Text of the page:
“I think this paper is important because it proposes a new theoretical framework for understanding the large-scale porosity structure of watersheds, especially in areas with crystalline bedrock (such as granite or gneiss),” Holbrook says. “This has important implications for understanding runoff in streams, aquifer recharge and the long-term evolution of landscapes.”

James St. Clair, a UW doctoral student, is the lead author on a Science paper that discovers the distribution of porosity in the subsurface of mountain watersheds can be determined by looking at the state of stress in the earth’s crust. (Steve Holbrook/pitchenginecommunities)
James St. Clair, a UW doctoral student, is the lead author on a Science paper that discovers the distribution of porosity in the subsurface of mountain watersheds can be determined by looking at the state of stress in the earth’s crust. (Steve Holbrook/pitchenginecommunities)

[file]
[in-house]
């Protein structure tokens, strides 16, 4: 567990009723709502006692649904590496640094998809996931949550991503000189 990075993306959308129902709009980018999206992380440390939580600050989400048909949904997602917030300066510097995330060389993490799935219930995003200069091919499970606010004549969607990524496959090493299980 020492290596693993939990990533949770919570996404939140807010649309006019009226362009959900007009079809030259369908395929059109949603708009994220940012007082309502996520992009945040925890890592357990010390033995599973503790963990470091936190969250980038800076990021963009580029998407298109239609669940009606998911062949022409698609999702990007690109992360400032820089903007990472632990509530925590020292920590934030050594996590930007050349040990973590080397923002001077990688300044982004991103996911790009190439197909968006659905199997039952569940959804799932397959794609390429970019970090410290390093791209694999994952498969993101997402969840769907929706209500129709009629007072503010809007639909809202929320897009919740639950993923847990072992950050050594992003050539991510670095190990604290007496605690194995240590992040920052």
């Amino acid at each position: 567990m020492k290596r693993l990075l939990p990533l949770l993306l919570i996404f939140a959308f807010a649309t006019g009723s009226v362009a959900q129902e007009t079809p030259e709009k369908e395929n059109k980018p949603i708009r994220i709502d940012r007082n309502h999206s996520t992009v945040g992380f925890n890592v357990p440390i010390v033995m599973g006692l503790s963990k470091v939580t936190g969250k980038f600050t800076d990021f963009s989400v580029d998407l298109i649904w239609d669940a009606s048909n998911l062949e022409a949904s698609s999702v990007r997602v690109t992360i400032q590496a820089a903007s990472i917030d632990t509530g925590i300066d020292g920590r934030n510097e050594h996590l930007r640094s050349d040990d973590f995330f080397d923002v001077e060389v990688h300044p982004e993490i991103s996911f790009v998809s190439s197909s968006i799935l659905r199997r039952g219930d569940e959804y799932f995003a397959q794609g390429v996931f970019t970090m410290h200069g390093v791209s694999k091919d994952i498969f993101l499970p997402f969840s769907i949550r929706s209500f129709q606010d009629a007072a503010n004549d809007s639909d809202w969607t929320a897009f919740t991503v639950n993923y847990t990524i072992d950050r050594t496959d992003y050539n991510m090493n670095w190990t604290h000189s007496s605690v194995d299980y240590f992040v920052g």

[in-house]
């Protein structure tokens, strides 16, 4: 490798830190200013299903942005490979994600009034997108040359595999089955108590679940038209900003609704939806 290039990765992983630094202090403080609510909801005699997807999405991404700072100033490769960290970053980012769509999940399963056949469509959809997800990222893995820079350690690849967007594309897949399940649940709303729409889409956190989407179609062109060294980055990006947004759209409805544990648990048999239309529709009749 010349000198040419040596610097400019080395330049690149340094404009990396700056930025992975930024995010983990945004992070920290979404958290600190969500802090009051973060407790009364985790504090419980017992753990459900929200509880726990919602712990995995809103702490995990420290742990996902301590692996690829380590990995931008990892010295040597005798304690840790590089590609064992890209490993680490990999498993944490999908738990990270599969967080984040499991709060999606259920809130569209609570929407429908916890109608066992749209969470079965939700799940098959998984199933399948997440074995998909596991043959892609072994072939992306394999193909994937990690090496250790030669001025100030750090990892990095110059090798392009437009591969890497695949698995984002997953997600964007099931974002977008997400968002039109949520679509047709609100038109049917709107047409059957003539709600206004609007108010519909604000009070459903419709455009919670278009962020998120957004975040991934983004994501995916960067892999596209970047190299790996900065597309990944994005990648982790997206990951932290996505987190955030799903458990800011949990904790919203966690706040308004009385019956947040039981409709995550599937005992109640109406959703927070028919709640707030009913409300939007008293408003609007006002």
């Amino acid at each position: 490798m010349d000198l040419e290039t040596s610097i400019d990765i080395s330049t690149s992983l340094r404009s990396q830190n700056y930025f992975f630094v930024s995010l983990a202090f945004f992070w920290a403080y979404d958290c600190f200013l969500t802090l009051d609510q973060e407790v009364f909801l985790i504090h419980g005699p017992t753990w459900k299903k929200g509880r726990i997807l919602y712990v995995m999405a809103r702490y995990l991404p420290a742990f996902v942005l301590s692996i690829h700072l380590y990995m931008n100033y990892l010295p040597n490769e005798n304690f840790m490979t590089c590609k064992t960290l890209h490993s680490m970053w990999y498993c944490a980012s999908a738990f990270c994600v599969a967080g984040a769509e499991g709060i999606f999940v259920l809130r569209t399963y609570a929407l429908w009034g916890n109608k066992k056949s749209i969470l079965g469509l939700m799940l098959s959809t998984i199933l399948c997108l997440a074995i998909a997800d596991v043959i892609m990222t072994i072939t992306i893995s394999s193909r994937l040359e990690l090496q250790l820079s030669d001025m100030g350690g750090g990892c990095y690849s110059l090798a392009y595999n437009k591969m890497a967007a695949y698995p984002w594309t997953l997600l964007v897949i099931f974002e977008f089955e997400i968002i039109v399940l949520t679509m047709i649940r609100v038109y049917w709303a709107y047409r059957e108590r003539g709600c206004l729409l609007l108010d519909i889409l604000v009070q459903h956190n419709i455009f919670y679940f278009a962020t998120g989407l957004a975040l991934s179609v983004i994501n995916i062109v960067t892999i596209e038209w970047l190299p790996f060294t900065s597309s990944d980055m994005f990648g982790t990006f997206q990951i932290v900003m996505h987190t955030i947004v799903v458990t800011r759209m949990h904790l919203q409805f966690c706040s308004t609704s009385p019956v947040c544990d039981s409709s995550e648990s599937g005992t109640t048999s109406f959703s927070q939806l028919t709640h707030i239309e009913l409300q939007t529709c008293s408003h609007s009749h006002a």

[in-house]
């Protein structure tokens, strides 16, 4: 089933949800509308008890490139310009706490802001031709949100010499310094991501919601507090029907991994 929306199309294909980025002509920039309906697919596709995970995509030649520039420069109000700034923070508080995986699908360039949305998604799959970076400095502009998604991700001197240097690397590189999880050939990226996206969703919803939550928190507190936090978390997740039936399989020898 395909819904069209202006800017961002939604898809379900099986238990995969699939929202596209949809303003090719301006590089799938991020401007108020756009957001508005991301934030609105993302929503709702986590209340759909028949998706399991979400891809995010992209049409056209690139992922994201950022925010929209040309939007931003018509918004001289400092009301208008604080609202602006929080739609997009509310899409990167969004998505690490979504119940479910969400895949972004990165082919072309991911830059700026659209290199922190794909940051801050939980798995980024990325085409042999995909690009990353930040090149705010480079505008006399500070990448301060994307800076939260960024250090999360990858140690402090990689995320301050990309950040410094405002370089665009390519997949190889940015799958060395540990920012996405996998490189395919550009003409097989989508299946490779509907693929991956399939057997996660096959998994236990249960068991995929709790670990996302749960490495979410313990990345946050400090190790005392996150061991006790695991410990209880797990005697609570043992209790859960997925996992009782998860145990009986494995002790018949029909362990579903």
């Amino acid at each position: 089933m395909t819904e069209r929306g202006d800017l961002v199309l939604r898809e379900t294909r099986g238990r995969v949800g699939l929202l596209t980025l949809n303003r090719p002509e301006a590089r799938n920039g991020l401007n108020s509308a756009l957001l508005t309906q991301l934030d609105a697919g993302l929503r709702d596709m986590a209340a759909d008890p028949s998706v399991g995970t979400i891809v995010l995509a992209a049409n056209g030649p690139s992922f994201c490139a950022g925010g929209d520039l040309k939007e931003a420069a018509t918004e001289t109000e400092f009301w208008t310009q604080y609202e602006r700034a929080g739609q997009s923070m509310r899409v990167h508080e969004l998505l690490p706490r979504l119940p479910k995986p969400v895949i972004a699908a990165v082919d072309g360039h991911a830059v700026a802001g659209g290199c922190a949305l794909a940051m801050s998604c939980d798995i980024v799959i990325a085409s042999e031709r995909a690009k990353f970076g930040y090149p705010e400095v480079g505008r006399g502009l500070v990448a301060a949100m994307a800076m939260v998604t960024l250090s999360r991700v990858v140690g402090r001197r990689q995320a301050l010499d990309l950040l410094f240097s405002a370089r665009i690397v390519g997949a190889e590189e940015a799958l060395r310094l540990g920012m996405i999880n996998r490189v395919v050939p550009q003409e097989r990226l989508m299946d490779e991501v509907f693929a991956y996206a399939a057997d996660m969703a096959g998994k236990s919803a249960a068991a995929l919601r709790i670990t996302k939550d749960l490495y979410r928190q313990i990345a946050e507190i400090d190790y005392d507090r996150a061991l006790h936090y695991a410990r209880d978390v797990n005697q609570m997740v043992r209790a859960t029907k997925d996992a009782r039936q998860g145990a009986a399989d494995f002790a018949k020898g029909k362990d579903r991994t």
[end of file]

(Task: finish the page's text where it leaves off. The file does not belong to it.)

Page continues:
James St. Clair, a UW doctoral student, is lead author of the paper, titled “Geophysical Imaging Reveals Topographic Stress Control of Bedrock Weathering.” Holbrook, Cliff Riebe, a UW associate professor of geology and geophysics; and Brad Carr, a research scientist in geology and geophysics; are co-authors of the paper.

Researchers from MIT, UCLA, the University of Hawaii, Johns Hopkins University, Duke University and the Colorado School of Mines also contributed.

Weathered bedrock and soil together make up the life-sustaining layer at Earth’s surface commonly referred to as the “critical zone.” Two of the three study sites were part of the national Critical Zone Observatory (CZO) network — Gordon Gulch in Boulder Creek, Colo., and Calhoun Experimental Forest, S.C. The third study site was Pond Branch, Md., near Baltimore.

“The paper provides a new framework for understanding the distribution of permeable fractures in the critical zone (CZ). This is important because it provides a means for predicting where in the subsurface there are likely to be fractures capable of storing water and/or supporting groundwater flow,” St. Clair says. “Since we cannot see into the subsurface without drilling holes or performing geophysical surveys, our results provide the means for making first order predictions about CZ structure as a function of the local topography and knowledge (or an estimate) of the regional tectonic stress conditions.”